The State’s sovereignty arguments available to a state.

Fire and police protection have been essentially local matters, and so I don’t think they really fall within the example that I gave.

I do think that the State auto fleet.

Well, those vehicles could be reached under the same theory as my colloquy with Justice Stewart.

Henry R. Lord:

I may be, Your Honor; but I do think constitutionally that that’s correct.Is it in this case?

John Paul Stevens:

It may be you could take it back perhaps on another page?

Thurgood Marshall:

Mr. Lord, following up on Justice Stevens’ question for a minute, if the Federal Government sets out to reach this fleet of motorcars that’s operated by the State as you concede it may, can the Administrator say to the State you shall fine every driver who does not keep his vehicle in compliance with applicable Federal standards not less than $100?

Henry R. Lord:

I would have a great trouble with that.

I think to the extent that it doesn’t require operation on anyone else, even another State employee in the form of a sanction, I think it’s unconstitutional.

Once it gets beyond that, I’m afraid it gets into a dangerous area.

Now, the arguments that I’m presenting today are hardly novel.

In fairness, we have been waiting with bated breath to receive the reply brief from the Federal Government which we received on Monday to see if they were at that point able to find a single case that stood for the proposition that they espouse, and they have not.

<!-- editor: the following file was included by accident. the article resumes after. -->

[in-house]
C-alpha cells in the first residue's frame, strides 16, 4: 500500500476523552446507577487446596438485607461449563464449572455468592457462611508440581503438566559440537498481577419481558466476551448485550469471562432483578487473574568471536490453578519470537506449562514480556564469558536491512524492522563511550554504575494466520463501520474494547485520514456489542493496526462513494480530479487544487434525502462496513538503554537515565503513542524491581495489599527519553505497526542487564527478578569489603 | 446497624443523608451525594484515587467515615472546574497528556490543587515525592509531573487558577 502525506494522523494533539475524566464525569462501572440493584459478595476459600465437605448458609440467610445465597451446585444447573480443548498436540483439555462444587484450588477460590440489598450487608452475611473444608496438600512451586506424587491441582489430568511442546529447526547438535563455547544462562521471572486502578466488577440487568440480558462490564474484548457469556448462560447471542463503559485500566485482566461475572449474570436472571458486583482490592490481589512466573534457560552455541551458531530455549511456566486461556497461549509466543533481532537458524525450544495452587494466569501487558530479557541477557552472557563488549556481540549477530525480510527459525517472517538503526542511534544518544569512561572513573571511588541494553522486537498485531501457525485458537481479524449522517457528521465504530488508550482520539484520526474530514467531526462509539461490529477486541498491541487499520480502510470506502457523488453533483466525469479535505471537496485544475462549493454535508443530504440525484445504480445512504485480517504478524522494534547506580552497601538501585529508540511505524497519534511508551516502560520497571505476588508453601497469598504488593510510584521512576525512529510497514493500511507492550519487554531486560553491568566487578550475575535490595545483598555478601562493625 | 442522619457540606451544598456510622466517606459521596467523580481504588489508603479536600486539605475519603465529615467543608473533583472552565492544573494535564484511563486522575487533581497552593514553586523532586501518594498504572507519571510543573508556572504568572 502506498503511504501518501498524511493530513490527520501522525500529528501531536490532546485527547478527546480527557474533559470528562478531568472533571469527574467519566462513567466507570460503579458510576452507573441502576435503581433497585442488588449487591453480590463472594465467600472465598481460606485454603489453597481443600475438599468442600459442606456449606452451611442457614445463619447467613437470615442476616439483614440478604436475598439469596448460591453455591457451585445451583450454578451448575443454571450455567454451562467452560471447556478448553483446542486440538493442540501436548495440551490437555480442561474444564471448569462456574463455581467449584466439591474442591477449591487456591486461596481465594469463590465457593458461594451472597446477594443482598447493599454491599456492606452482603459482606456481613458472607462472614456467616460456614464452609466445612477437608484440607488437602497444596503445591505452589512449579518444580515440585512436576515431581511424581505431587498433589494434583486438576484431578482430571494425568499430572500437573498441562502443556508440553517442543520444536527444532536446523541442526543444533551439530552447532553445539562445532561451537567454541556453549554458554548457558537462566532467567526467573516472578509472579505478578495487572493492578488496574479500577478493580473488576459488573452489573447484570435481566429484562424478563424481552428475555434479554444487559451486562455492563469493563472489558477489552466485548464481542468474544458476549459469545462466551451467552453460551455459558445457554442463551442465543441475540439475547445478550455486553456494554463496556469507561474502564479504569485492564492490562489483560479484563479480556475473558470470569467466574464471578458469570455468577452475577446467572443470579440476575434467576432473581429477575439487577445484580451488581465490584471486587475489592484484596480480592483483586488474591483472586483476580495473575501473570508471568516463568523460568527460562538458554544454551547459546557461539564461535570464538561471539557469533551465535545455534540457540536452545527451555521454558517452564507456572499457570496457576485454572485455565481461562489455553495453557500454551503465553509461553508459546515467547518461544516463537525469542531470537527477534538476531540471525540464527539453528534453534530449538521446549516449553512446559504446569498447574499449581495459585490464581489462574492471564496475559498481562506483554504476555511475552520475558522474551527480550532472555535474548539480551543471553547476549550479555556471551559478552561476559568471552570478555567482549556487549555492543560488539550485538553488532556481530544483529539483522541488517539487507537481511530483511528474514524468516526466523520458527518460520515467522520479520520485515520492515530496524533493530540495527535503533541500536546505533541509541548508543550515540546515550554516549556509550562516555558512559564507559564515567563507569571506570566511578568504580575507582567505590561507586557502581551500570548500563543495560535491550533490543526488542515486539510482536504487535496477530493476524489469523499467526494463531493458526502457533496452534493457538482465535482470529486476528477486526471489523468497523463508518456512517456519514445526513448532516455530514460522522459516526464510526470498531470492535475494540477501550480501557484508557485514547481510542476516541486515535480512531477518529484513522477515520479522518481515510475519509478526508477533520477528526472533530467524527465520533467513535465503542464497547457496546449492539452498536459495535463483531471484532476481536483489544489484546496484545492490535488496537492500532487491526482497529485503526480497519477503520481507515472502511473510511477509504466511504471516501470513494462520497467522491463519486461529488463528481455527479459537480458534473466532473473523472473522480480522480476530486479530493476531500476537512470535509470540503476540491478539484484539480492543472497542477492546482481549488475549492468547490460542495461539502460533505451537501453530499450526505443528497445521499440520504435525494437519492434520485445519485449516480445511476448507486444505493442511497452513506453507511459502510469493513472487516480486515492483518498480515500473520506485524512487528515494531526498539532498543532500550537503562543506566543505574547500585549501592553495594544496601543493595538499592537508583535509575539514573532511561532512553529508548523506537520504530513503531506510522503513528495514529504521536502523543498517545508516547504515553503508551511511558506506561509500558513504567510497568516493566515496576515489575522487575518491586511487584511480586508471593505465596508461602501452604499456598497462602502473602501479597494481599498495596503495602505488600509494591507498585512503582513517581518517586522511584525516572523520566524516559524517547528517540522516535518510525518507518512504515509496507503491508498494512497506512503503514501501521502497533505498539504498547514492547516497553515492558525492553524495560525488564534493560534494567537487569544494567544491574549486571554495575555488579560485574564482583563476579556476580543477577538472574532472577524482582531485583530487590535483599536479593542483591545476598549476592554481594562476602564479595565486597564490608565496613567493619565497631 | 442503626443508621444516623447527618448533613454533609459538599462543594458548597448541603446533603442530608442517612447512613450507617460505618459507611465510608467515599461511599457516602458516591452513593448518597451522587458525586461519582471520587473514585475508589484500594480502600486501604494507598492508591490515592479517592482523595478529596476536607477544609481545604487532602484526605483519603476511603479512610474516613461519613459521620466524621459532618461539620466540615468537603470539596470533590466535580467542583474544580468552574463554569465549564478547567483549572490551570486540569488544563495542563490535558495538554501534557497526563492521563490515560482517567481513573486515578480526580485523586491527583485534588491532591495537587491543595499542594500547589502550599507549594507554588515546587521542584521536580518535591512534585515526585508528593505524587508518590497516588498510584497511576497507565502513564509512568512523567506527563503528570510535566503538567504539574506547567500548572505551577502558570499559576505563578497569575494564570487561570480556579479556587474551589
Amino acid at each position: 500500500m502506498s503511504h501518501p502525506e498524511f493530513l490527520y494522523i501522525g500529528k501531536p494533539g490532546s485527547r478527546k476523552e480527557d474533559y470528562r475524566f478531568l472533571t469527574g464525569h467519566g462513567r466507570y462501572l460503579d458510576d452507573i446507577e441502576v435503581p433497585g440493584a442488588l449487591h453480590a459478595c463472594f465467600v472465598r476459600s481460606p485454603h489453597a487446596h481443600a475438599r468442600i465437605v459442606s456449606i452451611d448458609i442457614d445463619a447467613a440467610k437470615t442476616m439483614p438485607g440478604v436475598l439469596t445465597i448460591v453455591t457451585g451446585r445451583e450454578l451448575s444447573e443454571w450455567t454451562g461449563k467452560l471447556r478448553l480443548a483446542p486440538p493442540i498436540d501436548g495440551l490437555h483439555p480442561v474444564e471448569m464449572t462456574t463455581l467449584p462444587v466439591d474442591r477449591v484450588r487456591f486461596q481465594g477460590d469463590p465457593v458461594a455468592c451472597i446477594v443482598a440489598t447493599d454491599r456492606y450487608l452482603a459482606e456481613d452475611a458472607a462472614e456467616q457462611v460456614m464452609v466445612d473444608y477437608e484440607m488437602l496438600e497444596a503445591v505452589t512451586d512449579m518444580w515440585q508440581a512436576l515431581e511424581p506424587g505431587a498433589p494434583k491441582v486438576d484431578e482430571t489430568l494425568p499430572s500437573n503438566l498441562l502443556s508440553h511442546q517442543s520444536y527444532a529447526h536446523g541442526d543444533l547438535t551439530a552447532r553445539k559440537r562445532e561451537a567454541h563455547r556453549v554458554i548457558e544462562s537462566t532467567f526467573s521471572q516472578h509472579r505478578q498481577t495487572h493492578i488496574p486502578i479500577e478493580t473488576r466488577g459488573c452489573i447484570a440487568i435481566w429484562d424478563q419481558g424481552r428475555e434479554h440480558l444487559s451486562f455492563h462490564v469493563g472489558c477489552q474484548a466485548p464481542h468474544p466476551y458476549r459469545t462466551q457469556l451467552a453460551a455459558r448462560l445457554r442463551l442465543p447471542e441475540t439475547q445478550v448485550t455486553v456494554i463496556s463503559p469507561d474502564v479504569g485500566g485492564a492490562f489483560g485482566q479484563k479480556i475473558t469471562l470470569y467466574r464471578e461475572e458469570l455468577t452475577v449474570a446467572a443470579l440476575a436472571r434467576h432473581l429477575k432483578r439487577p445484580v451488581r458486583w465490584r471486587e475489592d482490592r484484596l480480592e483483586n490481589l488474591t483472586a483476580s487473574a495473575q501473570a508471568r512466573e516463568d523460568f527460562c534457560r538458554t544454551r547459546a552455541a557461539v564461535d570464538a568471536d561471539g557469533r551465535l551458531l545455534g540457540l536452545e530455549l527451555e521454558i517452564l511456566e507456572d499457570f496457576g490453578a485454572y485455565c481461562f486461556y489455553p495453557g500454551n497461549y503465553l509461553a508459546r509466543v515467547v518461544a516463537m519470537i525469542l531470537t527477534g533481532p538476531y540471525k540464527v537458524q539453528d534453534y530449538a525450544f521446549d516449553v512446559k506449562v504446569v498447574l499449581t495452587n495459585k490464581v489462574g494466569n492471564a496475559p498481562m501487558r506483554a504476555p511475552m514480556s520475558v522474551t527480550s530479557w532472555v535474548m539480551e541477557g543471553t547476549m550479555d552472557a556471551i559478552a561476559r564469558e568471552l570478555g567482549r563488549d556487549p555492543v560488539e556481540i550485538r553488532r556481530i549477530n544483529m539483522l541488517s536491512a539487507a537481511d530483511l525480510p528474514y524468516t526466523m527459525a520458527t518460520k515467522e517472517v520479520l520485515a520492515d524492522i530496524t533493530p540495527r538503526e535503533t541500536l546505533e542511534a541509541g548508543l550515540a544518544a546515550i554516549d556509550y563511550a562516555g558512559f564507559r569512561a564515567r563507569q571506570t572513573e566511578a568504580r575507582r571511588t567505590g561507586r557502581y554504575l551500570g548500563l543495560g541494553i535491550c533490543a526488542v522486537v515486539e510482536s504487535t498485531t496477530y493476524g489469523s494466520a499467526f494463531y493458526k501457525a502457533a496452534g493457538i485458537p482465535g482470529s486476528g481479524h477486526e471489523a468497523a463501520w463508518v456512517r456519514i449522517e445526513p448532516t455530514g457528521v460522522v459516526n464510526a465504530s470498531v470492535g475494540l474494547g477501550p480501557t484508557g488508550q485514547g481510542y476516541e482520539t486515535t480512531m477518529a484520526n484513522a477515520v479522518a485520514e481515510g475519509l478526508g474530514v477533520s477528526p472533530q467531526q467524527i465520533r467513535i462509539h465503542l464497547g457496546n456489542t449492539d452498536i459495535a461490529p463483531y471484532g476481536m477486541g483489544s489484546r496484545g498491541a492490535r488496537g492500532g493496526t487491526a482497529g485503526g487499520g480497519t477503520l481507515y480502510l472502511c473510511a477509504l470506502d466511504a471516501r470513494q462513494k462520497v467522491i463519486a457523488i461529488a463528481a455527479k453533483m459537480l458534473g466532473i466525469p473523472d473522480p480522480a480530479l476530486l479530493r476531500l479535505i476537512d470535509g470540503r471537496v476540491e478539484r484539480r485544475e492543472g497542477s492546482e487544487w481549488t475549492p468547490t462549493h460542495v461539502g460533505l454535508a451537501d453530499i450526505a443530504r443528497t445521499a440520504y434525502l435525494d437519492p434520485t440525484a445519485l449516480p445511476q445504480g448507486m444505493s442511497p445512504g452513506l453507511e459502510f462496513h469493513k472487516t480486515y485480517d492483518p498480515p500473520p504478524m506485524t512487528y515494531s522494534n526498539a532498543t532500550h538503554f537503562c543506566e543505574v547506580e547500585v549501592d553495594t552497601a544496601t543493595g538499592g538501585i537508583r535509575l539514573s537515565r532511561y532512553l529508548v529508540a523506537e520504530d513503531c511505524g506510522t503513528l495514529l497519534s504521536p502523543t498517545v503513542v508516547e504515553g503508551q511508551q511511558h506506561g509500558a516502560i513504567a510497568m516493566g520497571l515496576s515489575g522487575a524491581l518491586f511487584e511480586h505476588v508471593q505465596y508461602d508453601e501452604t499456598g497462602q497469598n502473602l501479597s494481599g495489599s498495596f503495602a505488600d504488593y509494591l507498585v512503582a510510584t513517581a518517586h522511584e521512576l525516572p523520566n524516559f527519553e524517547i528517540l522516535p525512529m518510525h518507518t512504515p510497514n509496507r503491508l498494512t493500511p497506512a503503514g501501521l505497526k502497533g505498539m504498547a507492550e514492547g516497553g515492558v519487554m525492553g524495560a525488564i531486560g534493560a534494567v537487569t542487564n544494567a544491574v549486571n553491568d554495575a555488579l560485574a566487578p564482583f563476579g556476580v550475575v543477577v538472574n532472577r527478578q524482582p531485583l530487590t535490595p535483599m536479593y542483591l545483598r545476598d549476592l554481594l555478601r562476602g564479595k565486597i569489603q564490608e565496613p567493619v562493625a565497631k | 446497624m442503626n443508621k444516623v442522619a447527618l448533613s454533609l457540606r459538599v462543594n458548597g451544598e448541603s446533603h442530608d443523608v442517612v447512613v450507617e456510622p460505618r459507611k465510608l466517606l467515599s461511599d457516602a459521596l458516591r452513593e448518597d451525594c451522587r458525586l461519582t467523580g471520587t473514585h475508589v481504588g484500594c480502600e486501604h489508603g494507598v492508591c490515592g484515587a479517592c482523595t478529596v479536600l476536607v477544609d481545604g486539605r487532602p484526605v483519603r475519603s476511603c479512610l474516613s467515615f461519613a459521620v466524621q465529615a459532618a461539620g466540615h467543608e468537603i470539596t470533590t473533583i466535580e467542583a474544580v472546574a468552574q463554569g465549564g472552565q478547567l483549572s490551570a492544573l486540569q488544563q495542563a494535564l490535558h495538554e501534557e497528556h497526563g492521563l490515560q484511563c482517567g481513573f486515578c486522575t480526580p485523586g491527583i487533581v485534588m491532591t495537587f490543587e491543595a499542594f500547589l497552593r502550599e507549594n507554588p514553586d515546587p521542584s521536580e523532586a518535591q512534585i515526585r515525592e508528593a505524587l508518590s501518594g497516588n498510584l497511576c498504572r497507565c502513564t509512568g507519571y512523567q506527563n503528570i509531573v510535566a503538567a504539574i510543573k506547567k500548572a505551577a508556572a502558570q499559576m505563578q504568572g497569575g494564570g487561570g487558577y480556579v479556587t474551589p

It’s clear that there is no case which stands for the proposition that the Commerce Clause can be used to dragoon the police power of a sovereign state.

Now, analogies have been flying around this courtroom and through the briefs and as recently as the reply brief that indicate —

This is on the premise, I take it, that the so-called mere enforcement requirement of Federal regulations would necessarily involve the police power.

Henry R. Lord:

I think so in the broadest sense, Your Honor.

Whether it’s police power in getting someone out of an exclusive bus lane and telling him that he’s got to pull over and be fined or ticketed.

Or having that power.

Henry R. Lord:

Right, or going back to the Maryland v. Wirtz line and the National League of Cities line, the whole governance of a state and the decision-making in the state and the budget-making function, and which programs will advance and which will not advance, is part of the exercise of the police power for the benefit of the health, the safety and welfare of the population of the states.

Well, listen, the proprietary power, if looked at one way at least, is not unlike the power of the owner of a private turnpike would have to limit the traffic density on his turnpike at the behest of the Administrator and the Administrator concededly, as we’ve heard both under the statute and under the Constitution, would have the power to regulate the owner of a private turnpike and say no more than so many vehicles a minute on the turnpike; and why couldn’t the same thing be said to the State, because the private operator doesn’t have any police power; he just has the proprietary power that comes from owning the turnpike?

Henry R. Lord:

Which means that if he can own it, he can also shut it down or limit access to it.

That’s right, or limit access to it.

Henry R. Lord:

Well, I have a great deal of problem with the proposition that the State could, for example, declare a moratorium on new-car registrations.